SUBMISSION OF DAVID FARRAR TO THE
INQUIRY INTO MEDICALLY ASSISTED DYING BY THE HEALTH COMMITTEE
About the Submitter
- This submission is made by David Farrar in a personal capacity. I would like to appear before the Committee to speak to my submission.
- At present it is legal for people to end their lives, but illegal for anyone to assist with this.
- While active euthanasia (an active step to end life) is illegal, passive euthanasia (withholding treatment that could prolong) is legal and not uncommon
Quantity of life vs Quality of life
- It is a general aim of individuals, society and government for life to be as long as possible, and as happy as possible. We only live once, so it is absolutely normal to try to have both good quantity and quality of life.
- The issue is when quantity and quality of life come into conflict. There are frequent situations where the quality of life can become so intolerable, that decisions have to be made about trade offs.
- As a general principle I believe that if someone is of sound mind, they are best placed to decide for themselves whether to trade quantity of life for quality of life. The quantity traded may be just a few days, or it may be longer.
- If someone of sound mind has decided for valid reasons to end their life, it should not be a criminal offence to assist them, so long as a proper process is followed.
- Any law to allow assistance should regulate a process to ensure that the person wanting to die is of sound mind, and that this is verified.
- Currently passive euthanasia occurs with no regulatory oversight. Based sometimes on just verbal discussions, decisions are made to with-hold treatment that could extend life. I in no way suggest this has ever been abused, or doctors not acted in the best interest of their patients. But having no regulation in this area means that we can’t be certain.
- While euthanasia is generally associated with those terminally ill, it also has relevance for others who have degenerative conditions.
- For example, those who have Huntington’s Disease. HD has no cure and destroys both the mind and body until the person can’t move and has dementia.
- The awful choice for people with Huntington’s Disease who wish to avoid being unable to move or think can be to kill themselves at a relatively early stage unaided, as they may lose the ability to do at a later stage.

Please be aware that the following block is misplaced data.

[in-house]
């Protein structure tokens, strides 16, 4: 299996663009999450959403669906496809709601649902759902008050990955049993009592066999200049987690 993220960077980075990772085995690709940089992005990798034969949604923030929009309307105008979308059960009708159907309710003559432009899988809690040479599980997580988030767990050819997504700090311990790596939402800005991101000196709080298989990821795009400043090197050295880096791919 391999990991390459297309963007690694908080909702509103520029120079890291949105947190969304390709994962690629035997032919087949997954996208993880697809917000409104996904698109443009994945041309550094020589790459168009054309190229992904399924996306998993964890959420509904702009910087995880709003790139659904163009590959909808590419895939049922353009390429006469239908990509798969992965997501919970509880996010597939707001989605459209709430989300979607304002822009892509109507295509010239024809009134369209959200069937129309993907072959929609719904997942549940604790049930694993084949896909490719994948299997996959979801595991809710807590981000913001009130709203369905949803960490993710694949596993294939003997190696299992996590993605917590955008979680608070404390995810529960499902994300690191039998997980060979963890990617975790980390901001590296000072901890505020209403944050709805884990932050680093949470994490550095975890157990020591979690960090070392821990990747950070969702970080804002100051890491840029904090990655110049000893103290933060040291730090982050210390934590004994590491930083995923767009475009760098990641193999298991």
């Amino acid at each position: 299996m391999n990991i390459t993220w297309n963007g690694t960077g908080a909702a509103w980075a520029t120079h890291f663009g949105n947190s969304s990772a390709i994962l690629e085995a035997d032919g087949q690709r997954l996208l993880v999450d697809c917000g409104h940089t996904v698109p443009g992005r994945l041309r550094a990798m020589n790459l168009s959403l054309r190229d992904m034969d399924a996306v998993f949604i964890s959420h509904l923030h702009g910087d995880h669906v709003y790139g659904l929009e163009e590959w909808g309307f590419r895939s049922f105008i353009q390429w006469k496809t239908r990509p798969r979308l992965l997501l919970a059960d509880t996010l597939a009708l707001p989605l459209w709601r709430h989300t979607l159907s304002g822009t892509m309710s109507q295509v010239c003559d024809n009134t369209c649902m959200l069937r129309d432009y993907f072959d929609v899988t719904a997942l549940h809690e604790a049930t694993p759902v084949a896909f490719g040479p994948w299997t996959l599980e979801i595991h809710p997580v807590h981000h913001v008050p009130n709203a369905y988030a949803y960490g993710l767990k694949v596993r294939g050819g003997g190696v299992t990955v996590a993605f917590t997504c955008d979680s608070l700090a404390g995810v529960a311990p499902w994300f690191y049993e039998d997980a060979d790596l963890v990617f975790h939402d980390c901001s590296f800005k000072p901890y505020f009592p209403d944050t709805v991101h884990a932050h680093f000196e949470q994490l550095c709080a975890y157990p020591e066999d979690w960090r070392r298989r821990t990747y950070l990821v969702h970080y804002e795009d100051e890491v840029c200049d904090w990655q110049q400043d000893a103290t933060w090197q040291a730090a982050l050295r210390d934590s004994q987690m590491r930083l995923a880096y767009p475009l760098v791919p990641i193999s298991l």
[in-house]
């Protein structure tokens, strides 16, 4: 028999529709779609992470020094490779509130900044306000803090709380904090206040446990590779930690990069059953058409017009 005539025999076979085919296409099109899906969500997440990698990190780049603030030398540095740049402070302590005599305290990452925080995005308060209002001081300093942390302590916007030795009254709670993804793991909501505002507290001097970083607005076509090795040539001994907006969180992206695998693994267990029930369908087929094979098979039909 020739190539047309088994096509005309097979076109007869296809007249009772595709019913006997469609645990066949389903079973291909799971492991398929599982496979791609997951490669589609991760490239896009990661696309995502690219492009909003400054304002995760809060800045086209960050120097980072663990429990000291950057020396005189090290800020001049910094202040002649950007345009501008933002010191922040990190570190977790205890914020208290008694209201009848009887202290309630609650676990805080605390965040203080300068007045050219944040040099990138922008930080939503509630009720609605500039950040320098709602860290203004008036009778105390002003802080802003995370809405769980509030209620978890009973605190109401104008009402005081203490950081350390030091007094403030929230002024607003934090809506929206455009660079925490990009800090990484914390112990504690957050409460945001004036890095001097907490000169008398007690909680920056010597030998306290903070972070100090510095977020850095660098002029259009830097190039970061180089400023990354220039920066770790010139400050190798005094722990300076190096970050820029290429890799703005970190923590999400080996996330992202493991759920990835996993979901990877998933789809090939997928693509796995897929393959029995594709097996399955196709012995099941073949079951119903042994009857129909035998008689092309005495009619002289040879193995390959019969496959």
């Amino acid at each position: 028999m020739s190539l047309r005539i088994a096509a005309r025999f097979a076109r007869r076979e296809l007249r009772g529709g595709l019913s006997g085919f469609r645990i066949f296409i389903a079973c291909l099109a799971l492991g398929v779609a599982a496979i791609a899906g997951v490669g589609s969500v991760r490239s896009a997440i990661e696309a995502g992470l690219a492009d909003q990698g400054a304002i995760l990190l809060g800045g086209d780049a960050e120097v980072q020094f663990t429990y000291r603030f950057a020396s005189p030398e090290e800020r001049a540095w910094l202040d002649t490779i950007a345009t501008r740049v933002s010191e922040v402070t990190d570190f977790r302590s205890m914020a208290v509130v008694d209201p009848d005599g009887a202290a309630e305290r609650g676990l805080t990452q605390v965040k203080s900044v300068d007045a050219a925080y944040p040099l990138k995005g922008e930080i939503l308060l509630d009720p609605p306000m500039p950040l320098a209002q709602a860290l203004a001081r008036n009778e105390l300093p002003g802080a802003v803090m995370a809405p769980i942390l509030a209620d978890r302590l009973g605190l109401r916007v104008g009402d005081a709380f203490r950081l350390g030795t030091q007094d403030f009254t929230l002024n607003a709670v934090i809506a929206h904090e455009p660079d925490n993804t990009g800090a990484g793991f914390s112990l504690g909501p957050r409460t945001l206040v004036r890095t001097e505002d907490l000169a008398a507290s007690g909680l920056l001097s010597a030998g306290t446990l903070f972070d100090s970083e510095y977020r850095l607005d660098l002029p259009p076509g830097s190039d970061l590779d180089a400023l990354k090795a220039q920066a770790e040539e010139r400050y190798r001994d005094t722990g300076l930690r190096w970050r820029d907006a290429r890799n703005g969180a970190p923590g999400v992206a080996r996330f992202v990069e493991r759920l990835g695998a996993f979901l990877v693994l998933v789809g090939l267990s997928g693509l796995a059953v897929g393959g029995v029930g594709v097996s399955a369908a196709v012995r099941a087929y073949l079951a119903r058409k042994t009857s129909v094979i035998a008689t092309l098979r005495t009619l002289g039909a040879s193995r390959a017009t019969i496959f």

- The result of our current law is that they may (and do) end up killing themselves many years before they start to lose quality of life. A law allowing them to know they can be assisted to die when their quality of life diminishes unacceptably may actually extend their life by many years.
- Many people are concerned about the potential for abuse of a law which allows people wanting to die to have assistance.
- Ideally any system would have safeguards so there are no false positives – that there is no chance of someone being assisted to die, who genuinely doesn’t want to and it isn’t a result of pressure or manipulation.
- But there is no system that can give 100% assurance. Just as there is no system that gives us 100% assurance with food safety, with successful operations, with car safety etc.
- We have a criminal justice system based on the belief that it is better to let 100 guilty people go free, than one innocent person go to jail. However, we know that sometimes an innocent person is sent to prison. This is not an argument for having no criminal justice system – it is an argument for having rigorous safeguards.
- A sensible analysis should look at the risk of abuse vs the benefits a law change will have on those who are genuinely suffering and would welcome assistance if they wish to die.